Europe’s Green Deal and its planned carbon border tax are in serious trouble as the Biden administration raises concerns about its potentially disastrous fallout on international trade and relations.
According to the European Commission the EU’s Green Deal and its 2050 Net Zero target are threatening the very survival of Europe’s industries unless a carbon border tax is enforced upon countries that are not adopting the same expensive Net Zero policies.
It’s a matter of survival of our industry. So if others will not move in the same direction, we will have to protect the European Union against distortion of competition and against the risk of carbon leakage,” European Commission executive vice-president Frans Timmermans warned in January.
On Wednesday, the European Parliament endorsed the creation of a carbon border tax that is planned to protect EU companies against cheaper imports from countries with weaker climate policies.
However, it would appear that the Biden administration is getting cold feet about the protectionist agenda and its potentially devastating impact of world trade, throwing a spanner in the EU’s plans.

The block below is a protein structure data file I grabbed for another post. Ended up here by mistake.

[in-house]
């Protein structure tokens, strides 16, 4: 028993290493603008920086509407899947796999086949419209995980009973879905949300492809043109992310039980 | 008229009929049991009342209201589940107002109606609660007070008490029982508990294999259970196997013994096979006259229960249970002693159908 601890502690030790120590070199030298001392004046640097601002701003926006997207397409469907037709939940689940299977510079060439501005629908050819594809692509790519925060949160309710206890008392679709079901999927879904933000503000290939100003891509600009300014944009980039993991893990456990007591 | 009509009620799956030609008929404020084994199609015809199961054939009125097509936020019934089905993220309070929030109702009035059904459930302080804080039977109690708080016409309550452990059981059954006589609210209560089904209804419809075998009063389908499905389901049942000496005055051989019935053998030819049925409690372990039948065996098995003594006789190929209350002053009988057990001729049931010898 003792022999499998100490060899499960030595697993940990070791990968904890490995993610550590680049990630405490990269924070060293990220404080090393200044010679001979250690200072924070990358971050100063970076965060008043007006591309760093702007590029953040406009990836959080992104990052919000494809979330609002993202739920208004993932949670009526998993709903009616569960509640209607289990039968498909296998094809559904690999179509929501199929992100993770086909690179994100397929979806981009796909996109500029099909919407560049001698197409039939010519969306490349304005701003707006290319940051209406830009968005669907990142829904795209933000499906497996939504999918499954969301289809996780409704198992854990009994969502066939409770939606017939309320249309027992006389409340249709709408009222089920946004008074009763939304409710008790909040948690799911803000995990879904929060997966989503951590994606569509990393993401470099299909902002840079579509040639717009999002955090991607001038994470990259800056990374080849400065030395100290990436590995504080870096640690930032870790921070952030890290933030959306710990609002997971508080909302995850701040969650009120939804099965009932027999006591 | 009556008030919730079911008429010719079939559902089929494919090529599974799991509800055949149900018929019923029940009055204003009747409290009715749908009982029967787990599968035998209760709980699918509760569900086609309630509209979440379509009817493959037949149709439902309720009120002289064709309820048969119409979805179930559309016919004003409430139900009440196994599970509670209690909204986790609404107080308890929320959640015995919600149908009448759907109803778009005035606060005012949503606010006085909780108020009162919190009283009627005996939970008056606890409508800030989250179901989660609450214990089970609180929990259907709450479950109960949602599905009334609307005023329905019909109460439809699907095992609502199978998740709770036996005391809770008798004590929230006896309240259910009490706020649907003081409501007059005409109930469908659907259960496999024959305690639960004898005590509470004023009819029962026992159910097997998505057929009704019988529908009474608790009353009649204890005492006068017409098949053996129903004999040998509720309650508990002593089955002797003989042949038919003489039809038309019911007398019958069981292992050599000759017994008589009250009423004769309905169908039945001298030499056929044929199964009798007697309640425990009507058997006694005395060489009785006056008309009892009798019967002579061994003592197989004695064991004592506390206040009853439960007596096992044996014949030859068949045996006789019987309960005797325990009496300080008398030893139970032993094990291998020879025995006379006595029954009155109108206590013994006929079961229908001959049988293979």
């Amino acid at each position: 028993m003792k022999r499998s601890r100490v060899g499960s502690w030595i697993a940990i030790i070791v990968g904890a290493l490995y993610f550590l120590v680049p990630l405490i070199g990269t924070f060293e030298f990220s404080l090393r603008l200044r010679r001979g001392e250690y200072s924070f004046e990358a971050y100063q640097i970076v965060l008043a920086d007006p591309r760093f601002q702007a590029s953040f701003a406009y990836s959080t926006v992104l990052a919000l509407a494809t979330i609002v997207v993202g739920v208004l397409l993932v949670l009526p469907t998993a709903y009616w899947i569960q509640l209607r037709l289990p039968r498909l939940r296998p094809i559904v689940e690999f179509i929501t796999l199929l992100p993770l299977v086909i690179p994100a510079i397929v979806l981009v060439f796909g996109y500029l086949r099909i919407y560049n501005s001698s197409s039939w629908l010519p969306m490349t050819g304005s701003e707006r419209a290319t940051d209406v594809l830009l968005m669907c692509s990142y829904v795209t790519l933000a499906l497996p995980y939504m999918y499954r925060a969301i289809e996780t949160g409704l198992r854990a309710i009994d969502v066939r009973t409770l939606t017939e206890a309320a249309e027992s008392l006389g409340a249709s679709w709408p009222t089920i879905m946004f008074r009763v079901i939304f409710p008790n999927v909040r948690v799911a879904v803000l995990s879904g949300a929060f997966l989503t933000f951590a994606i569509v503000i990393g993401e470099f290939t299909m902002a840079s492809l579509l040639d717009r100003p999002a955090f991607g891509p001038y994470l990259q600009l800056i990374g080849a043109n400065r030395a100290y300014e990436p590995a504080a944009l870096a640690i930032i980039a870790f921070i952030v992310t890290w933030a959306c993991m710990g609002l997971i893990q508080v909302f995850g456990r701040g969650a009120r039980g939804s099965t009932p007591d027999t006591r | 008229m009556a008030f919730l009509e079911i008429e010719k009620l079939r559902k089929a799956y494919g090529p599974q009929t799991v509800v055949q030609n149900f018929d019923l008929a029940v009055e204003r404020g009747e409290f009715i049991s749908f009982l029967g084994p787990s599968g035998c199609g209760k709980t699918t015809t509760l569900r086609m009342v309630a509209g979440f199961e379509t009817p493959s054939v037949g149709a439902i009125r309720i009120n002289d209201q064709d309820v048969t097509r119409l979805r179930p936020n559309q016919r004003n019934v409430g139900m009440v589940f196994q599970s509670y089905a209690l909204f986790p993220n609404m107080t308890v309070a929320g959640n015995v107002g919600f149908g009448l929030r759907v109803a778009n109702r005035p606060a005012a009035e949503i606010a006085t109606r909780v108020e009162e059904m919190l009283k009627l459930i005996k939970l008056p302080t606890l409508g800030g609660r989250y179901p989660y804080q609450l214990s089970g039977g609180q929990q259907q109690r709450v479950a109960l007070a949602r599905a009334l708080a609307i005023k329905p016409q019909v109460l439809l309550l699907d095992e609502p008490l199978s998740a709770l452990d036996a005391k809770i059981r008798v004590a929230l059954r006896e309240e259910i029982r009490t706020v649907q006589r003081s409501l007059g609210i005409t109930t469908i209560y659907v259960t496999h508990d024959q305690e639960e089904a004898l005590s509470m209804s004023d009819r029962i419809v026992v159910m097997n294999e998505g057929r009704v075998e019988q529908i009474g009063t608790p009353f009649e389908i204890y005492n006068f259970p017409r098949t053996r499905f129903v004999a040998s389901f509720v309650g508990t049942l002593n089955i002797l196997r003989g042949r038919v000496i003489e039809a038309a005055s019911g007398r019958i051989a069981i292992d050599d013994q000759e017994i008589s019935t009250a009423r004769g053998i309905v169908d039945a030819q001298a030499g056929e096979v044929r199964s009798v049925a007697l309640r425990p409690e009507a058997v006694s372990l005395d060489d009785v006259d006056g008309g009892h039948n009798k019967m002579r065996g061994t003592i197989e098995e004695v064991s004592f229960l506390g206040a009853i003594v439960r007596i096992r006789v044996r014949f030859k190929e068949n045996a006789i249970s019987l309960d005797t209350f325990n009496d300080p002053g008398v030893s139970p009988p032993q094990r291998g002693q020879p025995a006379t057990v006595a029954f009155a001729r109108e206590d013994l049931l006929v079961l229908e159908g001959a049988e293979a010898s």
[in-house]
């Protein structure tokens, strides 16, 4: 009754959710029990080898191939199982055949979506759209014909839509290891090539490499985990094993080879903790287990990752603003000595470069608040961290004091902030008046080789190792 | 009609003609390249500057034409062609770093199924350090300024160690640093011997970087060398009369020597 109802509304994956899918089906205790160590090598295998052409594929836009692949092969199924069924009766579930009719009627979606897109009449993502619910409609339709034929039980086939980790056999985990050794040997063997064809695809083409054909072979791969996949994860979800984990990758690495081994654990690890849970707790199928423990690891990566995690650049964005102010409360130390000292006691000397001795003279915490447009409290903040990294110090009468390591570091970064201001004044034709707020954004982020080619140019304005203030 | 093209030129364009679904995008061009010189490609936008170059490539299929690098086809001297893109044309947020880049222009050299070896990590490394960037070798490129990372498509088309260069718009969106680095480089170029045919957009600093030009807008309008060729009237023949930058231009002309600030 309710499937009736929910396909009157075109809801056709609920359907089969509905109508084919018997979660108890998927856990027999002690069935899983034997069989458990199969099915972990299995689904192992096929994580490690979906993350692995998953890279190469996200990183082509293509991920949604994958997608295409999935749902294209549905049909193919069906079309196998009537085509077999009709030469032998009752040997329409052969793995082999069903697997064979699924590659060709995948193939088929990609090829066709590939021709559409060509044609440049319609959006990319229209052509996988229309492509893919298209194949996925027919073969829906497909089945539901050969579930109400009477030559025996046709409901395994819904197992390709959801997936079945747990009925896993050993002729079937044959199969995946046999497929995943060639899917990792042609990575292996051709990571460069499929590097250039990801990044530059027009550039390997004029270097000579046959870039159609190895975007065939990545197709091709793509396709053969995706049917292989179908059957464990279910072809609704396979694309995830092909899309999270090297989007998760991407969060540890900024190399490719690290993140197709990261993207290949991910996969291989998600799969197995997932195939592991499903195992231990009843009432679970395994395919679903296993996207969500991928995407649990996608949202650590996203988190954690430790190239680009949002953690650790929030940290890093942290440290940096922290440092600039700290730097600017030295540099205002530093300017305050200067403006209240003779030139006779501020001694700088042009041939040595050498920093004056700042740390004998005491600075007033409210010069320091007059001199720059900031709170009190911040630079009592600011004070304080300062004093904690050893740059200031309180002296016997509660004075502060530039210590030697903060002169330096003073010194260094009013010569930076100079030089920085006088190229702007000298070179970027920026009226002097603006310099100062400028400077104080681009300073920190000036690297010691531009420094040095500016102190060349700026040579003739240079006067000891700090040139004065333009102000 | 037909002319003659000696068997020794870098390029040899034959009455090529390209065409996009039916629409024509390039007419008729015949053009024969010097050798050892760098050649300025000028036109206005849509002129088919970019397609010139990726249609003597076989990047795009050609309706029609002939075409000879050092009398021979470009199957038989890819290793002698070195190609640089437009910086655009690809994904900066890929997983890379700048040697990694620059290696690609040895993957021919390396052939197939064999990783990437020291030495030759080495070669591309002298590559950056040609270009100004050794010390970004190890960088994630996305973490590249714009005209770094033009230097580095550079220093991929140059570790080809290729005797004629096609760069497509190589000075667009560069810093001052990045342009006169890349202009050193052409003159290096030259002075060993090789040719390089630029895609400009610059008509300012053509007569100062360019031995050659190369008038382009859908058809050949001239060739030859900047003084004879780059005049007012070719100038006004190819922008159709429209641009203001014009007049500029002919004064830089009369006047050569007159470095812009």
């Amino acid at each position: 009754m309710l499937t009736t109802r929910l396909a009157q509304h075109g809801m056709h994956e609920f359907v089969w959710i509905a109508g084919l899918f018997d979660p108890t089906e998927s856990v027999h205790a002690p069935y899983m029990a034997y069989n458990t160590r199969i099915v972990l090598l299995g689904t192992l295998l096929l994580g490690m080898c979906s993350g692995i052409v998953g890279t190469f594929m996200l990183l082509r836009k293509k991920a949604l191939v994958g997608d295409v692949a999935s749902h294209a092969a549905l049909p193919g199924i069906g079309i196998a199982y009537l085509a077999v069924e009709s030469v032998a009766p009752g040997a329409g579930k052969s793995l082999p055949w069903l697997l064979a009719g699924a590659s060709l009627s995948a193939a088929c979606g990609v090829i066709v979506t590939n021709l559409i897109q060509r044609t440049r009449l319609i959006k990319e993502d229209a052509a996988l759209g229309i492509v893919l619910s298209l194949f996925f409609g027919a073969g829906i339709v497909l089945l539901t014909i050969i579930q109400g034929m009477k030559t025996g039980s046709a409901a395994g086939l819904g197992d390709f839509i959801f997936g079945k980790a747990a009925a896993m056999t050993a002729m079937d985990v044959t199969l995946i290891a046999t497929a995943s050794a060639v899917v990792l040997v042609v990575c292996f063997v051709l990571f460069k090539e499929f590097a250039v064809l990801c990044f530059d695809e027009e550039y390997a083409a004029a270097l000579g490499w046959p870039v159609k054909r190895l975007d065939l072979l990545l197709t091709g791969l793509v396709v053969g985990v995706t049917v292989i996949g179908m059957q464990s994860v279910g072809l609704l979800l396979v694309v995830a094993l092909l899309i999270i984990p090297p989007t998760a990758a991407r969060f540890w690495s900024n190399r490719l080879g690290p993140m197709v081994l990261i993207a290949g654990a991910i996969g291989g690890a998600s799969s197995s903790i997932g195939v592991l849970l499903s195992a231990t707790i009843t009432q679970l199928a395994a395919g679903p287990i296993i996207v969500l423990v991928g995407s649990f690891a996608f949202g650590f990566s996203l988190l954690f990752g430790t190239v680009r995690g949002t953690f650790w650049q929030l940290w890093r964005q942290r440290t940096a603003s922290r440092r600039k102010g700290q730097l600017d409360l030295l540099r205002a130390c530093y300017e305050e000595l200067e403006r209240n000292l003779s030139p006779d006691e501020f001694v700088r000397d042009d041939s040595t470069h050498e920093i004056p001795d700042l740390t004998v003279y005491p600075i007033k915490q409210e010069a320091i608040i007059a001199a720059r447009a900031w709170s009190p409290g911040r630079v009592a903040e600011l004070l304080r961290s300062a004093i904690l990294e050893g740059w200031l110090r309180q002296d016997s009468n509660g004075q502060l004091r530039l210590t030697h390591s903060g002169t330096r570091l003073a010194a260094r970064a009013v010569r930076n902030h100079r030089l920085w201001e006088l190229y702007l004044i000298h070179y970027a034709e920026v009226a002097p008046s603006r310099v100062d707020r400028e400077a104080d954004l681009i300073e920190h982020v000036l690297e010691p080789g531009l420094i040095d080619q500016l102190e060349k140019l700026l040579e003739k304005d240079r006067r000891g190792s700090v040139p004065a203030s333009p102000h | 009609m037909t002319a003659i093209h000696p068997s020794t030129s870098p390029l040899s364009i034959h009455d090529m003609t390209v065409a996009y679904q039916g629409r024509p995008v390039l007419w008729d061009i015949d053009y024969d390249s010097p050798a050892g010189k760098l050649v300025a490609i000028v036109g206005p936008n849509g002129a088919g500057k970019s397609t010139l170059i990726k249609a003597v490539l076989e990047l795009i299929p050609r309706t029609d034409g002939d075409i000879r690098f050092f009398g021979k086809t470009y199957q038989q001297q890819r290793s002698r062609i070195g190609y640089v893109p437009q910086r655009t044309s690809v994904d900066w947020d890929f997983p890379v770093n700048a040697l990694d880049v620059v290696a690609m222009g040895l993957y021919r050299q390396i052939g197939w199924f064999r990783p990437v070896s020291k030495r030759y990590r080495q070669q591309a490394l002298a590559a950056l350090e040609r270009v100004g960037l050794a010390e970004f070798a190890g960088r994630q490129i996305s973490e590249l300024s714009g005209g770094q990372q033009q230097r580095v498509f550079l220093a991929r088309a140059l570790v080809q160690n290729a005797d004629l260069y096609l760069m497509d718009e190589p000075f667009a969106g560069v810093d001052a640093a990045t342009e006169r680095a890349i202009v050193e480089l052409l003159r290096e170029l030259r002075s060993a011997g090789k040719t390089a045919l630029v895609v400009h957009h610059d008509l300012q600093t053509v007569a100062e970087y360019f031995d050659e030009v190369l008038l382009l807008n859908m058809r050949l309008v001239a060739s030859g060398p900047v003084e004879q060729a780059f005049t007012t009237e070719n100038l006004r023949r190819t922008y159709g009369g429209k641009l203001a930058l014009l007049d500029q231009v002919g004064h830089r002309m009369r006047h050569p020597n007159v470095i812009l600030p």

John Kerry, Joe Biden’s climate envoy, has warned the EU that a carbon border tax should be a “last resort,” telling the Financial Times that he was “concerned” about Brussels’ forthcoming plans.
He urged the EU to delay any decision until after the COP26 climate summit in Glasgow.
It [a carbon border tax] does have serious implications for economies, and for relationships, and trade,” he said. “I think it is something that’s more of a last resort, when you’ve exhausted the possibilities of getting emission reductions and joining in some kind of compact by which everybody is bearing the burden.”
According to Kerry, the UN climate summit in November would be a success if all countries adopted Net Zero emissions targets similar to those adopted by Western nations.
The fundamental problem with Kerry’s demand, however, is that it contravenes the Paris Climate Agreement which cements the UN’s key principle of ‘Common but Differentiated Responsibilities and Respective Capabilities.‘ This principle acknowledges that developing nations have different capabilities and differing responsibilities in reducing CO2 emissions.